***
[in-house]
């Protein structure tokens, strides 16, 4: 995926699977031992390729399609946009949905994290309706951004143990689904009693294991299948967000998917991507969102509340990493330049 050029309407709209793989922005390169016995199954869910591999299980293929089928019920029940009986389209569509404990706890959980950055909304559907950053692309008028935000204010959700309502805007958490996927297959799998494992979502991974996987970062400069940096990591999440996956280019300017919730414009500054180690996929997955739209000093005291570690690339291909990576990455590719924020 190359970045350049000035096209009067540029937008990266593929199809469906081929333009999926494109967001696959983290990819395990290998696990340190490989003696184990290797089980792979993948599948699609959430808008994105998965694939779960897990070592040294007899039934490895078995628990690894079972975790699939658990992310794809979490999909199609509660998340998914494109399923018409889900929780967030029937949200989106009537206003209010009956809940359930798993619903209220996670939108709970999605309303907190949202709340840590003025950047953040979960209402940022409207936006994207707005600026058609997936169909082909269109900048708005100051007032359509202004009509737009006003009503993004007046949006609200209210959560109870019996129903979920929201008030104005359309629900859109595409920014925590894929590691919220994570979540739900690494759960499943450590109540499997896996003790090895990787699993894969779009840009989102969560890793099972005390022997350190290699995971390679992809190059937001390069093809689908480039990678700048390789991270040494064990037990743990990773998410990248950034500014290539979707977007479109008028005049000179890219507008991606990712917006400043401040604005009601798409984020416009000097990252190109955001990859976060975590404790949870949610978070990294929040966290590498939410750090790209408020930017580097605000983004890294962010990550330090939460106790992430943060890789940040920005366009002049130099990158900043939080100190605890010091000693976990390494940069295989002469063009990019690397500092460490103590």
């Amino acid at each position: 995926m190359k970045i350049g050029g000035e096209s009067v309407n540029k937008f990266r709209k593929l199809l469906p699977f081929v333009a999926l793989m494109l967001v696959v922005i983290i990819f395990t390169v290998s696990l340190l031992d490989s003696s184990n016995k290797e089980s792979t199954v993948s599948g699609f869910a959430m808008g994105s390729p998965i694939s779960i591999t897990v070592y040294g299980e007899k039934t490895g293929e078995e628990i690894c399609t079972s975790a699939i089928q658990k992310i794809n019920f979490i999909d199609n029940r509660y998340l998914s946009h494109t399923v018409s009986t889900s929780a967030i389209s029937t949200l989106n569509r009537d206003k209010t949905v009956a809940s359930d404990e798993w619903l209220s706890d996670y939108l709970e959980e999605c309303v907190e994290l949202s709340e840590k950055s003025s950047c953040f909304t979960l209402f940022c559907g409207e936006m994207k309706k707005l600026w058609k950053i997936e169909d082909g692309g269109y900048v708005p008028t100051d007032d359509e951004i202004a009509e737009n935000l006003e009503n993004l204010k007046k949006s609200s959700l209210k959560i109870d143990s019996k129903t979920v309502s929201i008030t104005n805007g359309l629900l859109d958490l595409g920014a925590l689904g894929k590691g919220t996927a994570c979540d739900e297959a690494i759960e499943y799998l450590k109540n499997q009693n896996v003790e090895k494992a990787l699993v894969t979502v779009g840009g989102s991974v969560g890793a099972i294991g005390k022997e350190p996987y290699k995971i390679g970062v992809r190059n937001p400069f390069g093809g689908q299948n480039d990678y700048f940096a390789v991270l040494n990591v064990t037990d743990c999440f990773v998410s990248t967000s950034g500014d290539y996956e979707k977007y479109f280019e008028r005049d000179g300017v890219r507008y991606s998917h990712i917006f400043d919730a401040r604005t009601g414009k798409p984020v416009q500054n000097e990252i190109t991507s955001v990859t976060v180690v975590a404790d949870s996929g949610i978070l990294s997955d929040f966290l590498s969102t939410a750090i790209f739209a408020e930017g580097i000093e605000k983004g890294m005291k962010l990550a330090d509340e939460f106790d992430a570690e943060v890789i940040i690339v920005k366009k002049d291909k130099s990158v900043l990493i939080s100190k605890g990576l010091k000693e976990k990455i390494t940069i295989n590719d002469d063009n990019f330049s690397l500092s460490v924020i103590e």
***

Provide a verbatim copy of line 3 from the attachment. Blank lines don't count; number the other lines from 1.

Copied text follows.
């Amino acid at each position: 995926m190359k970045i350049g050029g000035e096209s009067v309407n540029k937008f990266r709209k593929l199809l469906p699977f081929v333009a999926l793989m494109l967001v696959v922005i983290i990819f395990t390169v290998s696990l340190l031992d490989s003696s184990n016995k290797e089980s792979t199954v993948s599948g699609f869910a959430m808008g994105s390729p998965i694939s779960i591999t897990v070592y040294g299980e007899k039934t490895g293929e078995e628990i690894c399609t079972s975790a699939i089928q658990k992310i794809n019920f979490i999909d199609n029940r509660y998340l998914s946009h494109t399923v018409s009986t889900s929780a967030i389209s029937t949200l989106n569509r009537d206003k209010t949905v009956a809940s359930d404990e798993w619903l209220s706890d996670y939108l709970e959980e999605c309303v907190e994290l949202s709340e840590k950055s003025s950047c953040f909304t979960l209402f940022c559907g409207e936006m994207k309706k707005l600026w058609k950053i997936e169909d082909g692309g269109y900048v708005p008028t100051d007032d359509e951004i202004a009509e737009n935000l006003e009503n993004l204010k007046k949006s609200s959700l209210k959560i109870d143990s019996k129903t979920v309502s929201i008030t104005n805007g359309l629900l859109d958490l595409g920014a925590l689904g894929k590691g919220t996927a994570c979540d739900e297959a690494i759960e499943y799998l450590k109540n499997q009693n896996v003790e090895k494992a990787l699993v894969t979502v779009g840009g989102s991974v969560g890793a099972i294991g005390k022997e350190p996987y290699k995971i390679g970062v992809r190059n937001p400069f390069g093809g689908q299948n480039d990678y700048f940096a390789v991270l040494n990591v064990t037990d743990c999440f990773v998410s990248t967000s950034g500014d290539y996956e979707k977007y479109f280019e008028r005049d000179g300017v890219r507008y991606s998917h990712i917006f400043d919730a401040r604005t009601g414009k798409p984020v416009q500054n000097e990252i190109t991507s955001v990859t976060v180690v975590a404790d949870s996929g949610i978070l990294s997955d929040f966290l590498s969102t939410a750090i790209f739209a408020e930017g580097i000093e605000k983004g890294m005291k962010l990550a330090d509340e939460f106790d992430a570690e943060v890789i940040i690339v920005k366009k002049d291909k130099s990158v900043l990493i939080s100190k605890g990576l010091k000693e976990k990455i390494t940069i295989n590719d002469d063009n990019f330049s690397l500092s460490v924020i103590e």